Friday, December 28, 2007


"In our age there is no such thing as "keeping out of politics." All issues are political issues, and politics itself is a mass of lies, evasions, folly, hatred and schizophrenia."
~ George Orwell.

Let's see . . . first item tonight: Mîr at Rastbêj throws out his ideas of what needs to be done now for the Kurdish situation, all laid out in four points for the Southern Kurdish leadership as follows:

1) Create a common Kurdish National Policy,

2) Use oil contracts with Western countries as a card against them,

3) Found high quality universities to train the brightest youths from all over Kurdistan,

4) Use international media effectively,

The bottom line? Cooperate or die.

Andrew Lee Butters, at TIME, has a few historical reminders for all those who can't remember what happened yesterday, much less ten years ago:

In 1995, the Turkish army invaded northern Iraq, sending some 35,000 soldiers across the border to destroy the guerilla infrastructure of the Kurdish Workers Party (PKK) a militant group made up of Turkish Kurds that had found refuge in the lawless mountain region. Operation Steel, as it was called, killed over 500 militants, but still the PKK survived to fight another day. In early 1997, the Turks sent in another 30,000 soldiers — this time as part of Operation Hammer — to finish the job. They didn't. The Turks had to go in again later that year with Operation Dawn.

This month the Turks launched yet another operation against the PKK, and there is little to suggest that it will be any more effective than the others. So far 300 Turkish commandoes crossed briefly into Iraq, while Turkey has staged three air strikes, including one Wednesday. Turkey claims to have attacked some 200 PKK locations, and killed hundreds of militants. A PKK fighter told TIME that just five of the group's members had been killed. Whatever the true figure, the operation would seem to be a minor chapter in Turkey's seemingly never-ending civil war with radicals among its oppressed Kurdish minority population, who took up arms in the 1980's.

Well, okay, maybe it is radical to fight back when someone is trying to kill you.

Butters notes that not even the peşmêrge are able (even if they would be willing) to do anything about PKK, since the peşmêrge are stretched thin trying to hold Iraq together for the Americans. Besides, the peşmêrge fought PKK in the 1990s, too, and they were unable to do much more to PKK than inflict a few scratches on the organization.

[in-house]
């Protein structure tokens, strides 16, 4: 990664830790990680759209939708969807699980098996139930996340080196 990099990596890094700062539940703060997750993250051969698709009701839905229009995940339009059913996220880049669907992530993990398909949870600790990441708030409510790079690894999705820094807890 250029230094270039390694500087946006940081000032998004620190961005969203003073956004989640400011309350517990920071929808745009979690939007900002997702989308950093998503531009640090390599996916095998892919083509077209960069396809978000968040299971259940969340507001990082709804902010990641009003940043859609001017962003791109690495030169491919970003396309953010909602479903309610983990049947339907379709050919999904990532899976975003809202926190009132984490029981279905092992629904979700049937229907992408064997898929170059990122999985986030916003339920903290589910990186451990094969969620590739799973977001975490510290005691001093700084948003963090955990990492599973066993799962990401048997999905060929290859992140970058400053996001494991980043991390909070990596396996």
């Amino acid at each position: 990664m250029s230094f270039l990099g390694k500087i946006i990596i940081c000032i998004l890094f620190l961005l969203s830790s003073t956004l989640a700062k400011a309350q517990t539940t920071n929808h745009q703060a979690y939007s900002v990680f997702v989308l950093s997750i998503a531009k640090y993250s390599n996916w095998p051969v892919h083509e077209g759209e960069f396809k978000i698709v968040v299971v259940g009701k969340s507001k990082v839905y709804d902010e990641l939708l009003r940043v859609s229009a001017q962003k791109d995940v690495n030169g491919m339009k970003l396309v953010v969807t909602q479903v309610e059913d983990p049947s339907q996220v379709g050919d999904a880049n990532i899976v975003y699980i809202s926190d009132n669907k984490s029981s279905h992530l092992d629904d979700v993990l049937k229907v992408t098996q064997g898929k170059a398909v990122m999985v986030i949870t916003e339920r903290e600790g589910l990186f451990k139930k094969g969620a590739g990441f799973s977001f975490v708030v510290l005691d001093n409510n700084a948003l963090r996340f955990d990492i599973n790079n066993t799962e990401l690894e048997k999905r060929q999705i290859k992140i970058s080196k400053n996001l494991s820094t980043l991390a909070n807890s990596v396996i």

Butters' comment about the Turks' relationship with Turkmen is amusing and on the mark as well.

He concludes with a moral about what happens when you put all your eggs in one basket:

Kurdish leaders in Iraq have been relatively subdued since the Turkish operations began, acquiescing perhaps to the fickle will of their American masters. They know better than anyone that, without American protection, it's doubtful their hostile neighbors — not just Turkey, but also Iran and Syria, which have restive Kurdish minority populations of their own — would limit themselves to a few air strikes.

Well, maybe not if some of Mîr's ideas had been at the top of the agenda in 2003.

It sounds like Hillary Clinton has appointed Mehmet Çelebi as one of her delegates to the Democratic National Convention, which will be held in the summer of 2008, putting Çelebi in the lead for MİT--as in Milli İstibarat Teşkilatı and not Massachusettes Institute of Technology--Asset of the Year.

Anyone who votes for Hillary should be horsewhipped within an inch of his life anyway.

Mother Jones has a nice little timeline showing how the US worked to encourage the rise of militant Islam. You might want to keep that in mind when thinking about the recent assassination of Pakistan's Benazir Bhutto.

I'm no expert on Pakistan, however there is a blogger who does seem to follow the Pakistani scene and I highly recommend two of his posts on the Bhutto assassination. The first by Winter Patriot was posted today:

And you'll hear lots of talk about extremists in the near future in connection with this assassination, and in nearly every case you will be expected to make the mental connection between the word "extremists" and the wild men in the mountains of the northwest. But you will remember, won't you, that in addition to these more famous extremists, there are extremists working for Musharraf, and extremists working for Bush ... and there may even be extremists working for the PPP, the party Benazir Bhutto betrayed.

The second was posted yesterday:

You will see media reports of shock and grief at her death, but you will not likely see anything about how thoroughly she betrayed her country for personal gain.

Her death will be painted as a blow to George Bush and his plan to make Benazir the face of Pakistani "democracy". It will also be painted as a blow to Pakistani "democracy" itself.

But if there were anything approaching democracy in Pakistan and the USA, Benazir Bhutto and George Bush would both have been in prison a long time ago.

And people think Kurdish politics is a mess. . .

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